If you’re constantly swooping in to take over the hard or tedious tasks or shield your teen from an obstacle that might cause them stress or discomfort, you’re quite literally robbing them of the confidence, competence, and fulfillment they would otherwise acquire from tackling hard things. Teens are resilient, and they just may surprise you and swoop in to be their own heroes – if you let them.
3. Failing to explore this question
There’s one simple, but crucial question that both the school system and many parents fail to ask – or wait far too late to introduce. The ubiquitous delay of this question to post-graduation or post-college days is one of the biggest developmental delays and career detriments to even the most ambitious of teens. That question: What do you actually want in life?
Teens are often asked where they want to go to college, perhaps what they want to major in, what’s their favorite extracurricular, and maybe what jobs they’re thinking of pursuing. It’s shockingly rare, however, for parents to explore or probe what their teen actually wants their longer-term life to look like, and those desires transcend beyond just a university acceptance letter or even a job offer.
Do they ultimately want to have a boss or start a company? Do they want to live in a certain geographic area, and is that in this country or international? Do they have any lifelong goals or pursuits they’d like to build a career or structure around?
If we fail to ask teens this question and to re-ask it as they evolve, how can we – as parents, educators, or mentors – possibly guide them down the right path to arrive at their dream life? Your teen can spend four years in high school and in college without ever stopping to assess what their dream life actually looks like and how they want to game-plan achieving it, and that’s perhaps the biggest travesty of all.
If we want to empower teens to follow their dreams, we have to probe into what those dreams are, rather than letting society, the traditional school system, or their peers railroad them towards arbitrary goals without questioning why they’re doing what they’re doing and the long-term impact or pay off.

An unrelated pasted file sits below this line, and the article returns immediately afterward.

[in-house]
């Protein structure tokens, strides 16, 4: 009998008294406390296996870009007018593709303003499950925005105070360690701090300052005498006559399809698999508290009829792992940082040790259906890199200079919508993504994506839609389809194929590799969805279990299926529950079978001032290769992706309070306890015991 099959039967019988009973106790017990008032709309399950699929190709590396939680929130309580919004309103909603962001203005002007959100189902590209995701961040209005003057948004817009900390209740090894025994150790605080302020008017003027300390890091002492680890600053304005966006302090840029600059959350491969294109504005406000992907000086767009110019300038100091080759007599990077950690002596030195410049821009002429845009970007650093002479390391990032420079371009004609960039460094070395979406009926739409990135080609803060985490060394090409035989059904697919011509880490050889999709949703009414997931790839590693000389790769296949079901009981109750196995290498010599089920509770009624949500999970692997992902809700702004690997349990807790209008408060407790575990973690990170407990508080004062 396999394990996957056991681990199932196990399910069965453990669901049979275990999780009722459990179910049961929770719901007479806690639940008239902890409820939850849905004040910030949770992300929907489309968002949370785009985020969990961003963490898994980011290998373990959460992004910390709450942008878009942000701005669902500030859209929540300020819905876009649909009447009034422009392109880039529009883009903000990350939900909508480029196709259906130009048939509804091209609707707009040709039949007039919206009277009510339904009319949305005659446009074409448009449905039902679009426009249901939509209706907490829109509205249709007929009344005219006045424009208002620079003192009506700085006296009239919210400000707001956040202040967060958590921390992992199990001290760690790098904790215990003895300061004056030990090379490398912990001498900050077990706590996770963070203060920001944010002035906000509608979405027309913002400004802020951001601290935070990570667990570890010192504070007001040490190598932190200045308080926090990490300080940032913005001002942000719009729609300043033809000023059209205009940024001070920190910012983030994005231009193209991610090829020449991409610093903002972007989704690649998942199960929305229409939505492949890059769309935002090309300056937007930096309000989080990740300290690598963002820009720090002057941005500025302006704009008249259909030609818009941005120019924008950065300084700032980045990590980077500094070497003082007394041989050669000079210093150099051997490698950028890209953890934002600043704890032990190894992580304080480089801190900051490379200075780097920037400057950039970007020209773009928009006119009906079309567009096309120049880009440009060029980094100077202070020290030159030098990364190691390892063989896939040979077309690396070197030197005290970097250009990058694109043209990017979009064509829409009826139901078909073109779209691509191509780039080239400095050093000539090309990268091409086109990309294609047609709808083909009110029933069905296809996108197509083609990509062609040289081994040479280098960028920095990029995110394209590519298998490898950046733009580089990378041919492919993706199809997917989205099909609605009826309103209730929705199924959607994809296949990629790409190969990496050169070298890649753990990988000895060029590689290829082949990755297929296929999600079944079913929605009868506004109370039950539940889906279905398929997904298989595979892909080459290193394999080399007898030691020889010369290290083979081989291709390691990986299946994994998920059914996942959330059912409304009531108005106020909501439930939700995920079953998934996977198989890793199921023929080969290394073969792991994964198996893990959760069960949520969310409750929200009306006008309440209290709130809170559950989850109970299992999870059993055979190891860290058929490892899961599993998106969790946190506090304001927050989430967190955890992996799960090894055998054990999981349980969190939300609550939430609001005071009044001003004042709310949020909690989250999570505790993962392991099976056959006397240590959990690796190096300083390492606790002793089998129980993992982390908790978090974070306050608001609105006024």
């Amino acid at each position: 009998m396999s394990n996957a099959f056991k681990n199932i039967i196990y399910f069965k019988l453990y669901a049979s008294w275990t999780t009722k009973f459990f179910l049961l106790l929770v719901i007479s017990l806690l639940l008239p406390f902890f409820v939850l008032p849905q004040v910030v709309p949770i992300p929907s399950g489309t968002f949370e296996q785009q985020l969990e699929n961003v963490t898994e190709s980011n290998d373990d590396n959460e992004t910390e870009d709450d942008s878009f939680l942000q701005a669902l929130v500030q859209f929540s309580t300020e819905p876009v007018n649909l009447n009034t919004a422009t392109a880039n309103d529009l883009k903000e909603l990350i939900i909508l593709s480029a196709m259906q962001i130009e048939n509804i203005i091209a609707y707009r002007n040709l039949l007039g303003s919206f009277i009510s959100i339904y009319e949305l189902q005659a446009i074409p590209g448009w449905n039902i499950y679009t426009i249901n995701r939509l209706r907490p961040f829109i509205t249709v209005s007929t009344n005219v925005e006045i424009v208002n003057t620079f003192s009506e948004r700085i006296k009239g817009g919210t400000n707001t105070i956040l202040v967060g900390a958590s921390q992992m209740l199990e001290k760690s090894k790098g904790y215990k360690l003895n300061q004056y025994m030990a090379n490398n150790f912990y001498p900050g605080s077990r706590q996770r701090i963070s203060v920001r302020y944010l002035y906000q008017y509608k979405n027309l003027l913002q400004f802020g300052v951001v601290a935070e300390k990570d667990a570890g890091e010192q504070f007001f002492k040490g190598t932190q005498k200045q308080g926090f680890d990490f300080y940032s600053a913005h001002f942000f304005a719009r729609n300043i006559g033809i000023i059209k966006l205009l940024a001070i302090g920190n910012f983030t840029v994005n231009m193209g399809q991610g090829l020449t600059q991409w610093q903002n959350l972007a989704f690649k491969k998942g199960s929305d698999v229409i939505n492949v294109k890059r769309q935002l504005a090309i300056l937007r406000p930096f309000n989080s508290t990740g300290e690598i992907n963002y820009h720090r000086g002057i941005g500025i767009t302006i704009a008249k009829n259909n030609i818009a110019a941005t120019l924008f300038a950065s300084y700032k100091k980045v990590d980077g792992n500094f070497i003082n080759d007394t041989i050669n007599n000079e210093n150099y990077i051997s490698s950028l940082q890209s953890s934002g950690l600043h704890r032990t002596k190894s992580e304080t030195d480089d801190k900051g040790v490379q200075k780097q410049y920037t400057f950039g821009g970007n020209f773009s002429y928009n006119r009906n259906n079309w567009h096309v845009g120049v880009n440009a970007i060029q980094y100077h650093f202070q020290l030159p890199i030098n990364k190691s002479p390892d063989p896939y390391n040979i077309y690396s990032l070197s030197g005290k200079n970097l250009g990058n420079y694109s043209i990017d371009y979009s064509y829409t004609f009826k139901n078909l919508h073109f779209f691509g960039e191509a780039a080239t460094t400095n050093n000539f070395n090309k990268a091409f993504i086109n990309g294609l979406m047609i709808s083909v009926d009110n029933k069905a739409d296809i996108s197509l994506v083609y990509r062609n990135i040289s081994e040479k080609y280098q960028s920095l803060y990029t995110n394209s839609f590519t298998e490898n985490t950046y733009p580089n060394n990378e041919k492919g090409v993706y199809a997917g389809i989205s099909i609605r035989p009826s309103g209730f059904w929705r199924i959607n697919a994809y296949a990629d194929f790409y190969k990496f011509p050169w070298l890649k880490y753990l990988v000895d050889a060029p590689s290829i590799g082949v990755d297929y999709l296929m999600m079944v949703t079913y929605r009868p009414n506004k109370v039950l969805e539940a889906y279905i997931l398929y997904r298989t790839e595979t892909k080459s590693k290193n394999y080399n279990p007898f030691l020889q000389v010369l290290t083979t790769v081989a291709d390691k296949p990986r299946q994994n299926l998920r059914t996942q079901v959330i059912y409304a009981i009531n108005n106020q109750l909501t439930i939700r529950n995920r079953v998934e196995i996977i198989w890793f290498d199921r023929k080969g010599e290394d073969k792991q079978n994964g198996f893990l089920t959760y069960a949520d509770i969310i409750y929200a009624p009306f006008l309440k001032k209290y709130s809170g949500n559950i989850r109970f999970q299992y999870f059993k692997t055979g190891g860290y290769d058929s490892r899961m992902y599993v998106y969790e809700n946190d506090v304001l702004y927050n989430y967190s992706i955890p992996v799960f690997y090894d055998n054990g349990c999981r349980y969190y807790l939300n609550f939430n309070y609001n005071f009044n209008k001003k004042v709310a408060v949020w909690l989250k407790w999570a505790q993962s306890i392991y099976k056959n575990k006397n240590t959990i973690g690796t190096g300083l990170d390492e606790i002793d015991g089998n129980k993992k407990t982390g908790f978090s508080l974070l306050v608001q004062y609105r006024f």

4. Providing a bad example of this
If you’re a parent, have you ever groaned about your boss or lamented your job in front of your teen? Do you do it regularly? If you’re honest, have you cultivated a positive, uplifting, motivational, aspirational example and household for your teen to grow up in? Sadly, for far too many parents, the honest answer is a blatant “no”.
If you’re exemplifying career dissatisfaction, negative or unhealthy relationships, lack of motivation, and an overall uninspiring vibe within your household, how can you possibly expect your child to want to emulate or listen to you? Setting a good example isn’t something you should only do for your teen; you owe it to yourself to cultivate that positive, uplifting, healthy household, career, and relationship.
If you get honest with yourself and realize you aren’t, perhaps it’s time to hit reset and start becoming the adult you truly want to be and exemplifying the parent, mentor, and role model your teen would look up to.
All that said, it isn’t incumbent upon you to embody the perfect role model to foster your teen’s success; it is, however, beneficial if you can introduce to them the role models they can look up to. Whether it’s through friends, family, books, or podcasts, introducing those positive influences to your teen is a brilliant way to offset whatever shortcomings you may have and set your teen up for even greater success.
5. Creating this negative connotation
Believe it or not, teens are people, and just like all people, the way we say something can be just as important to how it’s received as the “what” that you’re saying. Specifically, we’re referring to the negative connotation school, parents, and many adults in general attribute to things like chores, work, jobs, homework, etc.
You may be surprised just how influential your tone and language can be, and the more times your teen hears the same stern, authoritarian tone in response to their chores or the way their homework is pitched like a “punishment”, the less they want to do either.